Unfortunately we can't do anything in moderation. When opium was discovered- awesome! Opium all around! Put it in everything! Everybody have some! When some people had bad outcomes - run away, shut the box, nobody can have any. You get 7 pills if you break your arm. You get 2 pills for a tooth extraction. Still in pain? Need more? Not a white man? Well that doesn't line up with what my prescription-writing robot says you're feeling therefore you must be lying, go die in a gutter you filthy addict. If doctors want to be treated culturally like all-knowing gods then why don't they have the authority to make decisions based on what their actual patients are saying.

The article is absolutely right that how we use this stuff must be thoughtful but we as a culture apparently aren't capable of that.
posted by bleep at 11:48 PM on May 4, 2016 [9 favorites]


under the current legal system in the USA the responsibility for making that risk/benefit analysis is not only on the patient, but on the doctor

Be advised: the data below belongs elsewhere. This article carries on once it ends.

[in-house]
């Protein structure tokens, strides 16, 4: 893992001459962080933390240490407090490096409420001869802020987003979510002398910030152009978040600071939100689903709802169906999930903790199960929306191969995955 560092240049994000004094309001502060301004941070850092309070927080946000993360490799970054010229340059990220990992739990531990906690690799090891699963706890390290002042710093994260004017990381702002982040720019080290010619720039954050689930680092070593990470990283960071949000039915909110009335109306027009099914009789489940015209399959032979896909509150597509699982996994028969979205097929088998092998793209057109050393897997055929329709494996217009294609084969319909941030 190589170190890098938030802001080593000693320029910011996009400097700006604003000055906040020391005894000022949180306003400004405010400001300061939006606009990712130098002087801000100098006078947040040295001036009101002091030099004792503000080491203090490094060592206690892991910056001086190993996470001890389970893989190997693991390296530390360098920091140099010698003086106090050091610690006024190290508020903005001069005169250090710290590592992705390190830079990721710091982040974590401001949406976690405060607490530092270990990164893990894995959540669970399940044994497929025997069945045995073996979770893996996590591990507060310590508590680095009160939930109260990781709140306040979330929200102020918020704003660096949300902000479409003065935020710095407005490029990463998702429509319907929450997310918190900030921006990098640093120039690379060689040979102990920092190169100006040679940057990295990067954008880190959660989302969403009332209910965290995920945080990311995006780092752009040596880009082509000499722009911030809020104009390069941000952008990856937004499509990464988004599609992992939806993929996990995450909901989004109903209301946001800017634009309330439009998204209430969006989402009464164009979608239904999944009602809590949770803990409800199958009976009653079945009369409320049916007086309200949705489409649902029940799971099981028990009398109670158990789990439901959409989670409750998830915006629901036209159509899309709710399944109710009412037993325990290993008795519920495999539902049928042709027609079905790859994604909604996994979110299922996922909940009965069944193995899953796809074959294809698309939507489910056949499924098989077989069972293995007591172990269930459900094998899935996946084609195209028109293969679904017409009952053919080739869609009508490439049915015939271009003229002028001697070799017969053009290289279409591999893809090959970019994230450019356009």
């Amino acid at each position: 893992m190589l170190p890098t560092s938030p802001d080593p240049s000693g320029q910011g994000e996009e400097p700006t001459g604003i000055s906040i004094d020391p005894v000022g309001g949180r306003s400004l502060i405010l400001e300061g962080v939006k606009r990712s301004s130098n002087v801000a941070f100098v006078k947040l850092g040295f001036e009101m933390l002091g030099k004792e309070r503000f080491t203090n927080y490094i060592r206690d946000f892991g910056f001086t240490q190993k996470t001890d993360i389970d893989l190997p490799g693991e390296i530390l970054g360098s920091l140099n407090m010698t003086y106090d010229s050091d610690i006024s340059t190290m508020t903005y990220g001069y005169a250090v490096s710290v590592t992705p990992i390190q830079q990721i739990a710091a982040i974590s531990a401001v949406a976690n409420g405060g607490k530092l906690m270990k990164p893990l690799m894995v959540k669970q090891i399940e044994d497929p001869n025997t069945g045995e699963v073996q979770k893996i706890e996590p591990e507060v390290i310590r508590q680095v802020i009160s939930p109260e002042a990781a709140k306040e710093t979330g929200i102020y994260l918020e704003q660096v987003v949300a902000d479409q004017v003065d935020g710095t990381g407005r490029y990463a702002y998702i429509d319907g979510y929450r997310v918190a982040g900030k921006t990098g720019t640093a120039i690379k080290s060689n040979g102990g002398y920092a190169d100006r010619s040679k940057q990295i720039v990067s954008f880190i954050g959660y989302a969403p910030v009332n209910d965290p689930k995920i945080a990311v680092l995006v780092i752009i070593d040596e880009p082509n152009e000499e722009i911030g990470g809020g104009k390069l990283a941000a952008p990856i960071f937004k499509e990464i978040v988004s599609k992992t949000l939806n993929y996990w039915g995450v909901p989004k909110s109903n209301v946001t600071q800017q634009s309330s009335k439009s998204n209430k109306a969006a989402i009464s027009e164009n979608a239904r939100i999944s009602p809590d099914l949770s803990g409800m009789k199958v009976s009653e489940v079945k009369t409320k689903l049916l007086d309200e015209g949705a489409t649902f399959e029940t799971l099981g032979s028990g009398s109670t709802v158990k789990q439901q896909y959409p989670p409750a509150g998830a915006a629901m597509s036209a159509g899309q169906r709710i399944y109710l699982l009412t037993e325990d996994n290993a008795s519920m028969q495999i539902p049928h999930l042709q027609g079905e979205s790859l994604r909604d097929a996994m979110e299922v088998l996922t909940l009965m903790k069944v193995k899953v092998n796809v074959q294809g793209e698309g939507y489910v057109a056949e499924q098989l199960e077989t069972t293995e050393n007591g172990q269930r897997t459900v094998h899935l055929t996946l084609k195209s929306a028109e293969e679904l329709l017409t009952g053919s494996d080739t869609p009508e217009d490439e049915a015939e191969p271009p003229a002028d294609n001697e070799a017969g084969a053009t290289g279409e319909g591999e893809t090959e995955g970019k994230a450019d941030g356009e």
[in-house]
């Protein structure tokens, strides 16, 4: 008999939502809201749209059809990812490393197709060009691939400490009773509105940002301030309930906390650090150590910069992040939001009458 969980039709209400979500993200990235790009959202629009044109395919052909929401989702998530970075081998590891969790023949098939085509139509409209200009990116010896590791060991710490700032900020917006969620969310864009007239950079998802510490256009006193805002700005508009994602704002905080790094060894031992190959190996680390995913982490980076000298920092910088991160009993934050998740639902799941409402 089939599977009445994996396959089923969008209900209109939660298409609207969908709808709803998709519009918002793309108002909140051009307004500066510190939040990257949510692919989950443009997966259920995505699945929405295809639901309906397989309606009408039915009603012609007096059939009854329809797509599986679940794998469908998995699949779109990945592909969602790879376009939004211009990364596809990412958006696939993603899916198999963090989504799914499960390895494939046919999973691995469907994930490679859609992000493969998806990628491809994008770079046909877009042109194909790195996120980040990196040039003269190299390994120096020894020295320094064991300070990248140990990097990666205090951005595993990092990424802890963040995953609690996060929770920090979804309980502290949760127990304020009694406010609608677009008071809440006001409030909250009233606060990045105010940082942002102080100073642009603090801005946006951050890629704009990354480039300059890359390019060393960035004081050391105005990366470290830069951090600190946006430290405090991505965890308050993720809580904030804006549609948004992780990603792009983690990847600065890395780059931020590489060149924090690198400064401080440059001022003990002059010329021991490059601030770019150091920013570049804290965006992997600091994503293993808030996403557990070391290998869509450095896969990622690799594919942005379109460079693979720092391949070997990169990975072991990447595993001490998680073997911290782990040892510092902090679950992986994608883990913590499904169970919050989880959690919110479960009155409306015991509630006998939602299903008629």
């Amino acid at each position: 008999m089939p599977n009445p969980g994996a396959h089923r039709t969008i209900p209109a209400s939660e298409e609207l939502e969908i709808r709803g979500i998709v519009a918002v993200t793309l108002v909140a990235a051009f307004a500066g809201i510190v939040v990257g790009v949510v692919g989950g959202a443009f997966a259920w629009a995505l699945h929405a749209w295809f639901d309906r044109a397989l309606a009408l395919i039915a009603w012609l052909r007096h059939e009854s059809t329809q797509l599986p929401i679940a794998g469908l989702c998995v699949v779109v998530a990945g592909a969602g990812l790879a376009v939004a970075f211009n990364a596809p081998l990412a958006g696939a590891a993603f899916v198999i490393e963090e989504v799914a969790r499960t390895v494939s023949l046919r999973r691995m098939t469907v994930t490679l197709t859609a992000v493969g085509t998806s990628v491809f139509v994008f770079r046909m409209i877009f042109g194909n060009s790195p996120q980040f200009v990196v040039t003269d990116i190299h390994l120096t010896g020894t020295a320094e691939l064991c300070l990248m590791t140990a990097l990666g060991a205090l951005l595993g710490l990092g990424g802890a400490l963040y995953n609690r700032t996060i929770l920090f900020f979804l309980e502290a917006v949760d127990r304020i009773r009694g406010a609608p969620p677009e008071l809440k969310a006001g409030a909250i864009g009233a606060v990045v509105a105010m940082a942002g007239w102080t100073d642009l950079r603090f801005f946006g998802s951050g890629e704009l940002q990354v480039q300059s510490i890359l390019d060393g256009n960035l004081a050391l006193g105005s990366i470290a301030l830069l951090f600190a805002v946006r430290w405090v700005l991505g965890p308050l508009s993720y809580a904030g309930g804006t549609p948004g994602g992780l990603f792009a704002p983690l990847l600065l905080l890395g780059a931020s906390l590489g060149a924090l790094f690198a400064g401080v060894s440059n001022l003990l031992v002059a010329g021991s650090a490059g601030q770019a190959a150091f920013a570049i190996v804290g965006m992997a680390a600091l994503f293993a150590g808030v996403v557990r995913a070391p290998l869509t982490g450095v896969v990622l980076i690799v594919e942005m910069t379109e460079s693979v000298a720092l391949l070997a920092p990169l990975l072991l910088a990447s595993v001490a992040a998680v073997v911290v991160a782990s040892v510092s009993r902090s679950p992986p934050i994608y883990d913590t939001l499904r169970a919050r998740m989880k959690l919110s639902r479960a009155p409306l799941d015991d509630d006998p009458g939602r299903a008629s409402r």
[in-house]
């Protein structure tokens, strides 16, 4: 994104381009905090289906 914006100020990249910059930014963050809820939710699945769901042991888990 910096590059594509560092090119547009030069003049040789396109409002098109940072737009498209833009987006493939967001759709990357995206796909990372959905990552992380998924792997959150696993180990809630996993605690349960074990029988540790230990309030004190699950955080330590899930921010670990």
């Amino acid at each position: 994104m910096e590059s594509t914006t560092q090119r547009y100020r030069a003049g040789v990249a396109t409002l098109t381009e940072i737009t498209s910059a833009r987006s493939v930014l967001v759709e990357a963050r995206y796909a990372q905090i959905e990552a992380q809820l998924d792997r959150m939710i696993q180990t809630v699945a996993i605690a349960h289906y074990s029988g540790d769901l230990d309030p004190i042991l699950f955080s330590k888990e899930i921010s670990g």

and there it is. provider liability. not really centering on effective pain relief, then.
posted by j_curiouser at 11:48 PM on May 4, 2016 [14 favorites]


Saying that opiates aren't effective for long-term relief therefore they just shouldn't be prescribed for people in long-term pain just doesn't make any sense. They don't hand these things out like candy, you must have failed everything else. So you fail everything else, then what? Just let people suffer? Because research?
posted by bleep at 11:53 PM on May 4, 2016 [16 favorites]


But research does not show them to be effective for long term chronic pain.